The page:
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    Plant-based food boom gives new glamour to Japanese menu staple

    ANN/THE JAPAN NEWS – Soyabeans have been a staple menu item for years, but new food made using the legume have started popping up in stores and eateries.

    “Many of the new soyabean products are low in sugar and fat, so I can eat them without feeling guilty,” said a 31-year-old company employee from Miyagi Prefecture. “Since a variety of soyabean-based food are now available at my local supermarket, I enjoy trying them.”

    Soyabean consumption has been on the rise in recent years. According to data compiled by the Agriculture, Forestry and Fisheries Ministry, the daily consumption of soyabeans per person was 19 grammes in fiscal 2020, up by two compared to 2015.

    In March 2020, Kobe-based major food manufacturer Fujicco Co launched ‘Marugoto Daizu no Yoguruto,’ a new soyabean-based yogurt. The product has low acidity but the sweetness of soyabeans.

    “Although it’s low in calcium compared to standard yogurts, it’s popular because it’s high in fibre, soya isoflavone and other nutrients found in soyabeans,” said company official Kazumi Shikita.

    Yoshiko Kojima of SOi Space serves the cafe’s cheesecake and a soya drink in Yokohama; and some soya products on display. PHOTOS: THE JAPAN NEWS

    Fujicco also developed the Beanus Soya Rice series of products as a rice substitute.

    Some of the flavours available online include gapao rice and fried rice with takana spicy pickled leaves, which are frozen, in addition to regular dried Soya Rice.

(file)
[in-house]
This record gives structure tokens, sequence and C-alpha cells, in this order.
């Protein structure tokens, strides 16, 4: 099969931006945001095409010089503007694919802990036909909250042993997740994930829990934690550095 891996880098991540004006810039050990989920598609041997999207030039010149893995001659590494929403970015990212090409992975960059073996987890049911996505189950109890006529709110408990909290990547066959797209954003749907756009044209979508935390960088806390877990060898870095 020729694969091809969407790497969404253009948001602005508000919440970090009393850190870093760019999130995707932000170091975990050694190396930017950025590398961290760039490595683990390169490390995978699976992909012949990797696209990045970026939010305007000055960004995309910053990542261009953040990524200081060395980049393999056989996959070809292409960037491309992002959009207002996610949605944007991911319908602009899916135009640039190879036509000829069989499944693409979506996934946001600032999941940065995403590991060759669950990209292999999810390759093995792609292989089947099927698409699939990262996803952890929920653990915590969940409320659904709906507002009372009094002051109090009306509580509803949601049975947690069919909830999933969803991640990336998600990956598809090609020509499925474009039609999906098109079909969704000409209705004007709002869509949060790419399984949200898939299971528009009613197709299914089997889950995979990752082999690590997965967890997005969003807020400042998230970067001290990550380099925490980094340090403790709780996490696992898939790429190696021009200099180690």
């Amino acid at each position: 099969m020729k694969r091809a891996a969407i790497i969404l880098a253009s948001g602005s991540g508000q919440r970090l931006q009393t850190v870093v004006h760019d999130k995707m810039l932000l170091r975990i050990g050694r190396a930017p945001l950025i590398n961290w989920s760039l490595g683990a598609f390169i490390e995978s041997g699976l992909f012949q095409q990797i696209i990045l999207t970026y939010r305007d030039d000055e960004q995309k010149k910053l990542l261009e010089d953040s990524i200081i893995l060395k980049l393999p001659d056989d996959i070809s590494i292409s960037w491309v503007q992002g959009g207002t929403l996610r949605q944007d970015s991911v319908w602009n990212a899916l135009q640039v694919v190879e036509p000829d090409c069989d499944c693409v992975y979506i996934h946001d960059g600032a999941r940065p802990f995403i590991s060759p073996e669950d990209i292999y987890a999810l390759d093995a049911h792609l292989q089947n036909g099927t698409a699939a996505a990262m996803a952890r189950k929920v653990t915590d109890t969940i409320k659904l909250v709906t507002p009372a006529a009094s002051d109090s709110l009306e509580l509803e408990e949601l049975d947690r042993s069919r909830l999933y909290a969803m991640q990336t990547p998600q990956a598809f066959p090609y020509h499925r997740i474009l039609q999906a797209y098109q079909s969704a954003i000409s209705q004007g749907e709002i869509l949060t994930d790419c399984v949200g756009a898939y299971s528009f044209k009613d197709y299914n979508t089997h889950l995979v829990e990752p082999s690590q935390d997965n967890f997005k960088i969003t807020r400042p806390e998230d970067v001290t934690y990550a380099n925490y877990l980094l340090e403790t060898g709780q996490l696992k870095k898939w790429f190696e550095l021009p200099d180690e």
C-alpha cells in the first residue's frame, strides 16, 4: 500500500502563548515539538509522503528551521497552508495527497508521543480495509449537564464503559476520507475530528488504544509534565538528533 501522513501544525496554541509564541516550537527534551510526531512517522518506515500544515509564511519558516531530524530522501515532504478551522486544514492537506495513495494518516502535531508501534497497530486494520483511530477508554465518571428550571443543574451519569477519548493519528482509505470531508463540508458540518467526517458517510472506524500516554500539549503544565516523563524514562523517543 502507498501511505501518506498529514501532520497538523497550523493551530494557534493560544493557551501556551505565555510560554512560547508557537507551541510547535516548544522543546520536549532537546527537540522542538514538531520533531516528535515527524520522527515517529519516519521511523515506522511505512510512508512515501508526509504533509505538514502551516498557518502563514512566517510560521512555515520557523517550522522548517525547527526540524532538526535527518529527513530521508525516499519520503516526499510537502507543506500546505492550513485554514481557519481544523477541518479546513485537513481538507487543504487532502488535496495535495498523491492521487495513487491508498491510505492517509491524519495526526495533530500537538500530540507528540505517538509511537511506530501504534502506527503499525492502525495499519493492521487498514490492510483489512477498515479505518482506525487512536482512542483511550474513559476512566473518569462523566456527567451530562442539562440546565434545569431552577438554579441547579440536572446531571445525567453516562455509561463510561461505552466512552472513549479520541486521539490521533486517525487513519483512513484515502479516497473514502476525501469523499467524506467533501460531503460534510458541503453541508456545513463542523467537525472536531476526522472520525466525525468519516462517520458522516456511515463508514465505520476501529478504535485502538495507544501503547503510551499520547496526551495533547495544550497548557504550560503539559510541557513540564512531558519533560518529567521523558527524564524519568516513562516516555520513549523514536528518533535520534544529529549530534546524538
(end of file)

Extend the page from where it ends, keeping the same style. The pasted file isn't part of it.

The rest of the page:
In November 2021, Imperfect Omotesando, a cafe and grocery store in Tokyo’s Omotesando district, began selling mayonnaise that substitutes soya milk for eggs and two types of dressings made from the soya mayonnaise.

    The cafe began thinking about creating soyabean-based products after it started receiving inquiries about plant-based products sometime around 2020.

    By incorporating spices and other ingredients, it developed its own mayonnaise, which tastes very similar to standard mayonnaise.

    Imperfect Omotesando also serves a vegan hot dog, which is made using soya meat, soya milk mayonnaise and soya milk dressing. “We have gotten positive feedback about the mayonnaise and it’s a big hit,” said Imperfect Omotesando’s marketing manager Misako Saeki.

    “We would like to continue developing more soyabean-based products.”

    In December, soya milk cafe SOi Space opened in the Minatomirai district of Yokohama in December.

    Among the shop’s more popular menu items are a cheesecake made with soya milk and okara soya pulp, and soya milk-based drinks made with kokuto brown sugar and black tea.

    The soya milk is produced at a nearby factory using soyabeans grown in Japan.

    “Japan’s self-sufficiency rate for soyabeans continues to be in the single digits,” said SOi Space manager Yoshiko Kojima. “By introducing customers to the superior taste of domestically produced soyabeans, we hope to help create an environment where soyabean production will increase.”

    A nutritionist well-versed in soyabeans Hitomi Fujihashi said, “Soyabeans are low in sugar and high in protein, which is well-suited to today’s health-conscious society.

    ”They are also attracting attention as a result of the growing interest in environmentally friendly plant-based food.

    “Soyabeans can be used in a variety of different ways and can be found in a variety of products, both Japanese and Western.”

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